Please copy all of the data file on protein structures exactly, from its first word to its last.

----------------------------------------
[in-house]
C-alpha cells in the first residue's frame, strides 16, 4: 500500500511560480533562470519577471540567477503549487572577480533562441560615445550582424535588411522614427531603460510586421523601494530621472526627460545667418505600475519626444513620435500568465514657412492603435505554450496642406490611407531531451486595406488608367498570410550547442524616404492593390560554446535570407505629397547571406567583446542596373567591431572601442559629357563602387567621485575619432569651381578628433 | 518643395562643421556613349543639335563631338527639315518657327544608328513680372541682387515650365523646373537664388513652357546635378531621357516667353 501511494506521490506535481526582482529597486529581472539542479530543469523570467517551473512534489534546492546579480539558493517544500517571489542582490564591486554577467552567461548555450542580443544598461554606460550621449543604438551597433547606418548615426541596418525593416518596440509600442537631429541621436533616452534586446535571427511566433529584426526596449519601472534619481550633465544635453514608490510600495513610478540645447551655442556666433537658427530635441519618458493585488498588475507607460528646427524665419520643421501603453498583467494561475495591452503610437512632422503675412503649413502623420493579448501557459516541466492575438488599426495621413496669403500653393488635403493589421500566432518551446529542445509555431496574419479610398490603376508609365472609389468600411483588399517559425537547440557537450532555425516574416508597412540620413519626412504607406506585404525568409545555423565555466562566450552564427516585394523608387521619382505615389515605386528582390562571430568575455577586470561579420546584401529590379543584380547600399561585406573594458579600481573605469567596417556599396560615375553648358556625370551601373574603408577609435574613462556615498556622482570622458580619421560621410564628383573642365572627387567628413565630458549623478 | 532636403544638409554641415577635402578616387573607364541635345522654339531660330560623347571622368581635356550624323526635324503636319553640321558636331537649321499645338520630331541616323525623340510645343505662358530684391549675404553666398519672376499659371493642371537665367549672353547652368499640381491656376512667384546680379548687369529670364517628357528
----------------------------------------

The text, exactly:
[in-house]
C-alpha cells in the first residue's frame, strides 16, 4: 500500500511560480533562470519577471540567477503549487572577480533562441560615445550582424535588411522614427531603460510586421523601494530621472526627460545667418505600475519626444513620435500568465514657412492603435505554450496642406490611407531531451486595406488608367498570410550547442524616404492593390560554446535570407505629397547571406567583446542596373567591431572601442559629357563602387567621485575619432569651381578628433 | 518643395562643421556613349543639335563631338527639315518657327544608328513680372541682387515650365523646373537664388513652357546635378531621357516667353 501511494506521490506535481526582482529597486529581472539542479530543469523570467517551473512534489534546492546579480539558493517544500517571489542582490564591486554577467552567461548555450542580443544598461554606460550621449543604438551597433547606418548615426541596418525593416518596440509600442537631429541621436533616452534586446535571427511566433529584426526596449519601472534619481550633465544635453514608490510600495513610478540645447551655442556666433537658427530635441519618458493585488498588475507607460528646427524665419520643421501603453498583467494561475495591452503610437512632422503675412503649413502623420493579448501557459516541466492575438488599426495621413496669403500653393488635403493589421500566432518551446529542445509555431496574419479610398490603376508609365472609389468600411483588399517559425537547440557537450532555425516574416508597412540620413519626412504607406506585404525568409545555423565555466562566450552564427516585394523608387521619382505615389515605386528582390562571430568575455577586470561579420546584401529590379543584380547600399561585406573594458579600481573605469567596417556599396560615375553648358556625370551601373574603408577609435574613462556615498556622482570622458580619421560621410564628383573642365572627387567628413565630458549623478 | 532636403544638409554641415577635402578616387573607364541635345522654339531660330560623347571622368581635356550624323526635324503636319553640321558636331537649321499645338520630331541616323525623340510645343505662358530684391549675404553666398519672376499659371493642371537665367549672353547652368499640381491656376512667384546680379548687369529670364517628357528